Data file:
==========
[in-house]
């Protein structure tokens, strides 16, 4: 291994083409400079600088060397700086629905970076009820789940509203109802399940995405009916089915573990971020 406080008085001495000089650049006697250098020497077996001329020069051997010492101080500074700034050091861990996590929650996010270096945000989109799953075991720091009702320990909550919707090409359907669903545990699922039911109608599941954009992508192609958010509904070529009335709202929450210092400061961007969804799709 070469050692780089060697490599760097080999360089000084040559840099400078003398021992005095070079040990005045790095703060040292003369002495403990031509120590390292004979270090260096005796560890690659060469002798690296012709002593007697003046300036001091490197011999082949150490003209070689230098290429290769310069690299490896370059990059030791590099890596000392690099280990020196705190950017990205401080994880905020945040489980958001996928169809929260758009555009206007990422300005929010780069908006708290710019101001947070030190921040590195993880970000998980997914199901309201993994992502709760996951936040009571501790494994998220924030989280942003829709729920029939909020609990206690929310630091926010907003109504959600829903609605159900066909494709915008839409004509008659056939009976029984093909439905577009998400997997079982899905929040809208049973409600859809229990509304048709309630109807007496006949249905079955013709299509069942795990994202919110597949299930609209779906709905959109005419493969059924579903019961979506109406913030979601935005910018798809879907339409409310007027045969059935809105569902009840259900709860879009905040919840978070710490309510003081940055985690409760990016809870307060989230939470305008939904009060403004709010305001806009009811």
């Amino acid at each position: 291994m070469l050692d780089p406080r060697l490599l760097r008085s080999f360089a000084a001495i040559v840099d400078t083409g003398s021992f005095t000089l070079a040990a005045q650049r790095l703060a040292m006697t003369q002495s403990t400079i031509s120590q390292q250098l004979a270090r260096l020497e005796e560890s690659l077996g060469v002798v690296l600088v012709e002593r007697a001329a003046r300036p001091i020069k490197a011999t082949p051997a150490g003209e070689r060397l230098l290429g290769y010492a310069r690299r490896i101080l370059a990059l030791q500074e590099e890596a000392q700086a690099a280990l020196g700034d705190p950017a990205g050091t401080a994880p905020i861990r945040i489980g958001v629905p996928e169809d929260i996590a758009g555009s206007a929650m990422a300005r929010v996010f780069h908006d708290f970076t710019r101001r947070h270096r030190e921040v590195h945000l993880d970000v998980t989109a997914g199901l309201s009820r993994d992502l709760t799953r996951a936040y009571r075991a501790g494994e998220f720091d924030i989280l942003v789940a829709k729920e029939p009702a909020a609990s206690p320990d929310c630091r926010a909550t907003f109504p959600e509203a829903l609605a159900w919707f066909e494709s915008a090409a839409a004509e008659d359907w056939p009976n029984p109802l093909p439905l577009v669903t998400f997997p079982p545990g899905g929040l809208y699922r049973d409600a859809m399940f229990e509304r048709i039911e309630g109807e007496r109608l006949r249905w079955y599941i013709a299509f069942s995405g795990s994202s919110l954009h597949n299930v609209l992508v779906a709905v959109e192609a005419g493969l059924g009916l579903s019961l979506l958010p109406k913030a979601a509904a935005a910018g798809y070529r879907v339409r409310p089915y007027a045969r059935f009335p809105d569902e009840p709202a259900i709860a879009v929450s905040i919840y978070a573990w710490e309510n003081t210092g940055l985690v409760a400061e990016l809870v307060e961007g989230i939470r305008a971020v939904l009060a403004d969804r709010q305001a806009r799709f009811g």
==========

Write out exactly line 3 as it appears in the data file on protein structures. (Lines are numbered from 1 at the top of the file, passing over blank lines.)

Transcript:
């Amino acid at each position: 291994m070469l050692d780089p406080r060697l490599l760097r008085s080999f360089a000084a001495i040559v840099d400078t083409g003398s021992f005095t000089l070079a040990a005045q650049r790095l703060a040292m006697t003369q002495s403990t400079i031509s120590q390292q250098l004979a270090r260096l020497e005796e560890s690659l077996g060469v002798v690296l600088v012709e002593r007697a001329a003046r300036p001091i020069k490197a011999t082949p051997a150490g003209e070689r060397l230098l290429g290769y010492a310069r690299r490896i101080l370059a990059l030791q500074e590099e890596a000392q700086a690099a280990l020196g700034d705190p950017a990205g050091t401080a994880p905020i861990r945040i489980g958001v629905p996928e169809d929260i996590a758009g555009s206007a929650m990422a300005r929010v996010f780069h908006d708290f970076t710019r101001r947070h270096r030190e921040v590195h945000l993880d970000v998980t989109a997914g199901l309201s009820r993994d992502l709760t799953r996951a936040y009571r075991a501790g494994e998220f720091d924030i989280l942003v789940a829709k729920e029939p009702a909020a609990s206690p320990d929310c630091r926010a909550t907003f109504p959600e509203a829903l609605a159900w919707f066909e494709s915008a090409a839409a004509e008659d359907w056939p009976n029984p109802l093909p439905l577009v669903t998400f997997p079982p545990g899905g929040l809208y699922r049973d409600a859809m399940f229990e509304r048709i039911e309630g109807e007496r109608l006949r249905w079955y599941i013709a299509f069942s995405g795990s994202s919110l954009h597949n299930v609209l992508v779906a709905v959109e192609a005419g493969l059924g009916l579903s019961l979506l958010p109406k913030a979601a509904a935005a910018g798809y070529r879907v339409r409310p089915y007027a045969r059935f009335p809105d569902e009840p709202a259900i709860a879009v929450s905040i919840y978070a573990w710490e309510n003081t210092g940055l985690v409760a400061e990016l809870v307060e961007g989230i939470r305008a971020v939904l009060a403004d969804r709010q305001a806009r799709f009811g």